Improving NASA Airborne and Field Campaign Data

A NASA Airborne and Field Data Working Group workshop gathered valuable feedback to improve the acquisition and use of airborne and field data.
The Airborne and Field Data Workshop took place virtually March 29-30, 2022. Credit: NASA.

NASA Earth observations include much more than sensors aboard satellites. Airborne and field campaigns are integral components of NASA Earth science investigations and provide valuable data to support Earth science research, validate and ensure the quality of NASA satellite data products, and test new instrument capabilities and applications. A recent two-day workshop coordinated by NASA’s Airborne and Field Data Working Group provided the opportunity for more than 100 airborne and field data users and producers to help NASA plan for future tools and services that will be useful in these investigations.

The workshop aimed to open communication between data users, data producers, NASA’s Distributed Active Archive Centers (DAACs), and NASA management to ensure that challenges and opportunities could be identified and better understood. Along with data users and producers, workshop attendees included DAAC personnel, NASA Headquarters staff, and members of NASA’s Airborne Data Management Group (ADMG) and Earth Science Data and Information System (ESDIS) Project. Participants represented a wide range of scientific fields that use airborne and field data, including atmospheric science, terrestrial ecology, physical oceanography, ocean biology, and cryospheric studies.

Workshop discussions led to several high-level recommendations to improve the usefulness and accessibility of airborne and field data:

  • Communication among all stakeholders is a top priority for both data producers and DAACs.
  • There is a desire for cross-DAAC consistency in handling data to ease data access and use.
  • Improved access to information and resources is vital to ensuring the usefulness of campaign data beyond individual missions or projects.
  • Efforts need to be made to lower barriers to data access and use for non-experts.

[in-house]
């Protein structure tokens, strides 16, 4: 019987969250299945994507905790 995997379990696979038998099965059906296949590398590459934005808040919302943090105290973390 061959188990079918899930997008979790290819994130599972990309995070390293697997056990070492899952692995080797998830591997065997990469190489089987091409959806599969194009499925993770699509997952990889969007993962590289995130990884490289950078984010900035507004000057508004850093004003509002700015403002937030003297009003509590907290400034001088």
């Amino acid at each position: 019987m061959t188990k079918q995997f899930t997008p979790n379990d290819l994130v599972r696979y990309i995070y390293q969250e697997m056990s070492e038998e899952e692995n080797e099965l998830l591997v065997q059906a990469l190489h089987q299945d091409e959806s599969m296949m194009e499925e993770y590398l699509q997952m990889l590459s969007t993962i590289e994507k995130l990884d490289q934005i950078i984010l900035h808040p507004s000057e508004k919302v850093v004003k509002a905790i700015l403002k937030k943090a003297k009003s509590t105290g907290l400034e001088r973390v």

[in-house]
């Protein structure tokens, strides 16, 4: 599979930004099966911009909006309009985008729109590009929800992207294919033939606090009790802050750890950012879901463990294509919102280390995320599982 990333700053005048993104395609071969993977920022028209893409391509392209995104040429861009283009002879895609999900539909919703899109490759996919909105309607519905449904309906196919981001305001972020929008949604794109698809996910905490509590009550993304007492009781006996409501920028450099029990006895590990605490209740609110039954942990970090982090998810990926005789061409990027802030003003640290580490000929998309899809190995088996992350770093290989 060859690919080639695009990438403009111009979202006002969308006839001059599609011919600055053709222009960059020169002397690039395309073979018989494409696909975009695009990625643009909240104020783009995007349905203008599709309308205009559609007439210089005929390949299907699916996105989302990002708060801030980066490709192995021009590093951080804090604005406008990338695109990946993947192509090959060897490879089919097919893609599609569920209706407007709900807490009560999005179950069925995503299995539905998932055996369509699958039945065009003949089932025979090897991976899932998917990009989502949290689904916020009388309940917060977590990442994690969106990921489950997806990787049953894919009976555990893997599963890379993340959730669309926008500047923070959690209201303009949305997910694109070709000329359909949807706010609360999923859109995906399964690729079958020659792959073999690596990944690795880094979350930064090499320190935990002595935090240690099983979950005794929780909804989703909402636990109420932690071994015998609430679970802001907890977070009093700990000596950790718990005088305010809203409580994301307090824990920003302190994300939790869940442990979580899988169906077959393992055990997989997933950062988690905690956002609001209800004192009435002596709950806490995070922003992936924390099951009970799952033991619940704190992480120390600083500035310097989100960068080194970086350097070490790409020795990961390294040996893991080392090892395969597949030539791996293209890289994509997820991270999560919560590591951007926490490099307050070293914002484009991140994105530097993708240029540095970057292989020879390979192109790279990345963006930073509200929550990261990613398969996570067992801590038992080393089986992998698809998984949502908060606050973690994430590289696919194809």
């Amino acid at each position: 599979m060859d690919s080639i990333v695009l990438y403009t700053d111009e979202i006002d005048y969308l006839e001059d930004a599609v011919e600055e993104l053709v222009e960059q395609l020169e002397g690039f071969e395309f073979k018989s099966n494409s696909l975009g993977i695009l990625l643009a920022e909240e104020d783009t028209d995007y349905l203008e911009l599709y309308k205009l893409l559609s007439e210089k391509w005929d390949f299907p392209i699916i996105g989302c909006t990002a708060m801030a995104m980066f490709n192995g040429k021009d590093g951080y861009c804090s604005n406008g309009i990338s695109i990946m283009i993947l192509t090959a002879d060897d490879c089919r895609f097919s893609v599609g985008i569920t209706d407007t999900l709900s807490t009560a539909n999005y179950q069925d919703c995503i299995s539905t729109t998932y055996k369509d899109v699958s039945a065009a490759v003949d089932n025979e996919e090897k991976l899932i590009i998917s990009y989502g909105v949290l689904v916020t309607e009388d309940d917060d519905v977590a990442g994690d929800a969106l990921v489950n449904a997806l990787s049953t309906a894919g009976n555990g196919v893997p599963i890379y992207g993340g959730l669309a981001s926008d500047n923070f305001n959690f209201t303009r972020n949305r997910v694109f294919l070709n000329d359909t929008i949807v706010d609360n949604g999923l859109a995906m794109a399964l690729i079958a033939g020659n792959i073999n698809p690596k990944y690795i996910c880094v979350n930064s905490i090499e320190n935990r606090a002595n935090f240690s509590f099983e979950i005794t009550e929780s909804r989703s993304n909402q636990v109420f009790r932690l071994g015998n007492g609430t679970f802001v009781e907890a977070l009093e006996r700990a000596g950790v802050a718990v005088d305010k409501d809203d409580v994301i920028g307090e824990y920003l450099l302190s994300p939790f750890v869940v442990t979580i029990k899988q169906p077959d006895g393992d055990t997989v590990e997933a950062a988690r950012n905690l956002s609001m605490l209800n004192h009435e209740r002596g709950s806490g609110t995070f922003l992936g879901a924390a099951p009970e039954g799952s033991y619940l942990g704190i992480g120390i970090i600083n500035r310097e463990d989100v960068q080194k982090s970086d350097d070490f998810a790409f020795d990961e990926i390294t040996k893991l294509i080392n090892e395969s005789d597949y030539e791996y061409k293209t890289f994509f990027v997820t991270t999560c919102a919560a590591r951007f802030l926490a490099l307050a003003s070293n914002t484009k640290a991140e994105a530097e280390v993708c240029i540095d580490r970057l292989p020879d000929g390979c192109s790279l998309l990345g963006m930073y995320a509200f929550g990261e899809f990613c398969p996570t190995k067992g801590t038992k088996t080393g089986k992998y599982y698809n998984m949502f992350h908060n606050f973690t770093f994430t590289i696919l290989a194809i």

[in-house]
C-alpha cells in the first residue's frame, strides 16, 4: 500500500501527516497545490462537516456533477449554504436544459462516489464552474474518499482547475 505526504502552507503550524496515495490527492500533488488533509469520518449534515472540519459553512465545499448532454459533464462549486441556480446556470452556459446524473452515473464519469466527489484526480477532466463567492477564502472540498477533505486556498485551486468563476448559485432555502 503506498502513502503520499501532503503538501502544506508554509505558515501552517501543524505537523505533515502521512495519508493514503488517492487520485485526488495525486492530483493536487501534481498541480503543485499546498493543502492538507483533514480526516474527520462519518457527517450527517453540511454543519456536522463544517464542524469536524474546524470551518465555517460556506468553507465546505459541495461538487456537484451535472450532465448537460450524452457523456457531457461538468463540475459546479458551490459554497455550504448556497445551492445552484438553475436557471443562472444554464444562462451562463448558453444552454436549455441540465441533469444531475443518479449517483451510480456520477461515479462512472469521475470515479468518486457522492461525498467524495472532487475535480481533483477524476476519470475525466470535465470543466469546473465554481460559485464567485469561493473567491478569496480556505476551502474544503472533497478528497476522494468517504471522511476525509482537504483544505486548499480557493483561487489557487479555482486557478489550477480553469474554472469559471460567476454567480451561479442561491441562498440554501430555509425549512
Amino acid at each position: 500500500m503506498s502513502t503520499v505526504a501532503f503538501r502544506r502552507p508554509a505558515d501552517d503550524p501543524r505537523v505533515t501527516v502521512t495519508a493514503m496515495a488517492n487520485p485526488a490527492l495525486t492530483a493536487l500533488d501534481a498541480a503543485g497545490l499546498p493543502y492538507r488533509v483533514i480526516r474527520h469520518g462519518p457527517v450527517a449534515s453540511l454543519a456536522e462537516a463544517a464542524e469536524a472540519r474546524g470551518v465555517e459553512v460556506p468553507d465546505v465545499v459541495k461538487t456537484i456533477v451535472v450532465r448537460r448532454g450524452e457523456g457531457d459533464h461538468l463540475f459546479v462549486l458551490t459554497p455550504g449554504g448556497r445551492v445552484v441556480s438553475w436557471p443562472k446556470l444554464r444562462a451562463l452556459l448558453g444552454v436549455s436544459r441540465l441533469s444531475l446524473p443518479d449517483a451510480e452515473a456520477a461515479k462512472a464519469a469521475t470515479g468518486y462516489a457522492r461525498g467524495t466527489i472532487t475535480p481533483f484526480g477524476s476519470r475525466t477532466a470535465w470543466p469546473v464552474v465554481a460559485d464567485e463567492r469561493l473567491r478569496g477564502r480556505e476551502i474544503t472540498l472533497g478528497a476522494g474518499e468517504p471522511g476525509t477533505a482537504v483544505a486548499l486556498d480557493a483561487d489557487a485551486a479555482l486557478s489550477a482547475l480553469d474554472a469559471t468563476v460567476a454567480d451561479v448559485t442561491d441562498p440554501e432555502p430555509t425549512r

• Cloud guidance and training are needed for the open science data transition.

The first day of the workshop focused on data user needs and concerns. Data users were given an opportunity to share their experience using NASA airborne and field data and provide feedback about what works well and what could be improved. Speakers included data users from NASA missions with significant airborne components, such as NASA’s Arctic-Boreal Vulnerability Experiment (ABoVE) and Delta-X. Dr. Kenton Ross from NASA’s DEVELOP Program explained how DEVELOP incorporates airborne data in their projects to detect invasive species, monitor ecosystem health, identify permafrost subsidence, and locate methane emissions. Data users relying on atmospheric chemistry and composition measurements from missions such as NASA’s Alpha Jet Atmospheric Experiment (AJAX) and NASA's Atmospheric Carbon and Transport-America (ACT-America) also provided feedback.

The first day wrapped up with an overview of NASA’s existing and planned tools and services for airborne and related field data. Discussions focused on NASA’s use of commercial cloud tools to enhance access to NASA Earth science data, including creating capabilities for users to have direct access to data, improving the efficiency of data system operations, and enabling tools that work across the DAACs. Participants provided suggestions for new tools and services, such as tools for gridding data and visualizing flight tracks along with notebooks to help with downloading and displaying data from multiple campaigns.

The second day of the workshop focused on the needs of airborne and field data producers. Five NASA-funded scientists involved in airborne and field campaigns gave flash talks about their experiences and highlighted the need for good communication between NASA science team members and the DAACs as a top priority. DAAC representatives then discussed how DAACs can work better with data producers to improve communication, simplify the data publication process, and enhance user experiences.

Feedback from the workshop will be consolidated into a white paper and recommendations report that will be used by the Airborne and Field Data Working Group to guide future planning for airborne data at ESDIS and the DAACs. In addition, more detailed summaries will be shared with the community via presentations at the Earth Science Information Partners summer meeting in July 2022 and theAmerican Geophysical Union Fall Meeting in December 2022.

CASEI facilitates quick access to detailed information about NASA’s airborne and field investigations along with links to associated data products. Credit: NASA ADMG.

NASA’s Airborne and Field Data Working Group is a team consisting of ADMG, ESDIS, and several DAACs. The ADMG operates under the direction of NASA’s Earth Science Data Systems (ESDS) Program and is part of the ESDS Interagency Implementation and Advanced Concepts Team (IMPACT) at NASA’s Marshall Space Flight Center in Huntsville, Alabama. The ADMG supports data producers and DAACs in ensuring that NASA airborne and field data are discoverable and usable by the broader research community. A recent ADMG effort was the creation of the Catalog of Suborbital Earth Science Investigations (CASEI), which is a public, centralized, metadata-rich inventory of airborne and field investigations, platforms, instruments, and data products.

The Airborne and Field Data Workshop agenda, slides, and meeting recordings are available on NASA's Earthdata website. A detailed meeting summary will be included in the May/June issue of NASA’s The Earth Observer newsletter.

Last Updated
May 18, 2022